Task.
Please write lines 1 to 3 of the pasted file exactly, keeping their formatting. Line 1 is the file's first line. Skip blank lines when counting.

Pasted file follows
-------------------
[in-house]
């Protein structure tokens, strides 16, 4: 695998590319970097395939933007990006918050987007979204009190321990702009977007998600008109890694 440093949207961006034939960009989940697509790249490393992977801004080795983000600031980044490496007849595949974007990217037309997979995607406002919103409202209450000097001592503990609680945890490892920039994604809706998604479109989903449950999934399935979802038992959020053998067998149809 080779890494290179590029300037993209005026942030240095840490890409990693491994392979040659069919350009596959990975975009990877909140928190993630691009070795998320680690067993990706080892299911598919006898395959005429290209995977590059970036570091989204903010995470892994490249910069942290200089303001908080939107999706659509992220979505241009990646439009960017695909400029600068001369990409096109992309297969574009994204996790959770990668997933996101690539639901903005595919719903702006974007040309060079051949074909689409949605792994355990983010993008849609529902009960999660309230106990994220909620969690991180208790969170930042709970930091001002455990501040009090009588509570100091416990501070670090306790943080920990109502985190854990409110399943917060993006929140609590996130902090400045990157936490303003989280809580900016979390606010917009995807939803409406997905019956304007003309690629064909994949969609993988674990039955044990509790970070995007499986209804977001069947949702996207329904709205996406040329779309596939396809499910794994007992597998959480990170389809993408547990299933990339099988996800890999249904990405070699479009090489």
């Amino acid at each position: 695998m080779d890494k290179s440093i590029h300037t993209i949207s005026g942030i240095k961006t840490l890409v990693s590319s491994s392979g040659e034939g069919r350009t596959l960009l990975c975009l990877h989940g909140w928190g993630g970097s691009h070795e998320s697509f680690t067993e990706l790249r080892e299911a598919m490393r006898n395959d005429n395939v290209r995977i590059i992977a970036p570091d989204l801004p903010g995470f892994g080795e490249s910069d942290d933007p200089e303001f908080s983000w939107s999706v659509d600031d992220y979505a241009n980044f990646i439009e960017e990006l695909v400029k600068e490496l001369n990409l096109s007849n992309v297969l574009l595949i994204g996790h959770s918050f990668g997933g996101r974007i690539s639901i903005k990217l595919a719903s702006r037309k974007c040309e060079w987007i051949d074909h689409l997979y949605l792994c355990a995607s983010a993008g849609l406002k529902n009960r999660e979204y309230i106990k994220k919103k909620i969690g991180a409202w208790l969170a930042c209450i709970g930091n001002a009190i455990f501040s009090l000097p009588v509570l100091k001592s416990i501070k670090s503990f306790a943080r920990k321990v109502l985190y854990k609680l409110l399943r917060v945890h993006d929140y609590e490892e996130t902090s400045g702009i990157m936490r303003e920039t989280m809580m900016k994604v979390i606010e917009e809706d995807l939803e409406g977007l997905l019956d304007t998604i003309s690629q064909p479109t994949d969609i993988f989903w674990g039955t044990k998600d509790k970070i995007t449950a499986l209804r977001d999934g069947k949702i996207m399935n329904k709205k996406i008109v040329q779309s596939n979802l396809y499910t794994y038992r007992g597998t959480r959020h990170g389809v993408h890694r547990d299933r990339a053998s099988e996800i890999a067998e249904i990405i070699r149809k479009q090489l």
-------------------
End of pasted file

[in-house]
């Protein structure tokens, strides 16, 4: 695998590319970097395939933007990006918050987007979204009190321990702009977007998600008109890694 440093949207961006034939960009989940697509790249490393992977801004080795983000600031980044490496007849595949974007990217037309997979995607406002919103409202209450000097001592503990609680945890490892920039994604809706998604479109989903449950999934399935979802038992959020053998067998149809 080779890494290179590029300037993209005026942030240095840490890409990693491994392979040659069919350009596959990975975009990877909140928190993630691009070795998320680690067993990706080892299911598919006898395959005429290209995977590059970036570091989204903010995470892994490249910069942290200089303001908080939107999706659509992220979505241009990646439009960017695909400029600068001369990409096109992309297969574009994204996790959770990668997933996101690539639901903005595919719903702006974007040309060079051949074909689409949605792994355990983010993008849609529902009960999660309230106990994220909620969690991180208790969170930042709970930091001002455990501040009090009588509570100091416990501070670090306790943080920990109502985190854990409110399943917060993006929140609590996130902090400045990157936490303003989280809580900016979390606010917009995807939803409406997905019956304007003309690629064909994949969609993988674990039955044990509790970070995007499986209804977001069947949702996207329904709205996406040329779309596939396809499910794994007992597998959480990170389809993408547990299933990339099988996800890999249904990405070699479009090489």
């Amino acid at each position: 695998m080779d890494k290179s440093i590029h300037t993209i949207s005026g942030i240095k961006t840490l890409v990693s590319s491994s392979g040659e034939g069919r350009t596959l960009l990975c975009l990877h989940g909140w928190g993630g970097s691009h070795e998320s697509f680690t067993e990706l790249r080892e299911a598919m490393r006898n395959d005429n395939v290209r995977i590059i992977a970036p570091d989204l801004p903010g995470f892994g080795e490249s910069d942290d933007p200089e303001f908080s983000w939107s999706v659509d600031d992220y979505a241009n980044f990646i439009e960017e990006l695909v400029k600068e490496l001369n990409l096109s007849n992309v297969l574009l595949i994204g996790h959770s918050f990668g997933g996101r974007i690539s639901i903005k990217l595919a719903s702006r037309k974007c040309e060079w987007i051949d074909h689409l997979y949605l792994c355990a995607s983010a993008g849609l406002k529902n009960r999660e979204y309230i106990k994220k919103k909620i969690g991180a409202w208790l969170a930042c209450i709970g930091n001002a009190i455990f501040s009090l000097p009588v509570l100091k001592s416990i501070k670090s503990f306790a943080r920990k321990v109502l985190y854990k609680l409110l399943r917060v945890h993006d929140y609590e490892e996130t902090s400045g702009i990157m936490r303003e920039t989280m809580m900016k994604v979390i606010e917009e809706d995807l939803e409406g977007l997905l019956d304007t998604i003309s690629q064909p479109t994949d969609i993988f989903w674990g039955t044990k998600d509790k970070i995007t449950a499986l209804r977001d999934g069947k949702i996207m399935n329904k709205k996406i008109v040329q779309s596939n979802l396809y499910t794994y038992r007992g597998t959480r959020h990170g389809v993408h890694r547990d299933r990339a053998s099988e996800i890999a067998e249904i990405i070699r149809k479009q090489l």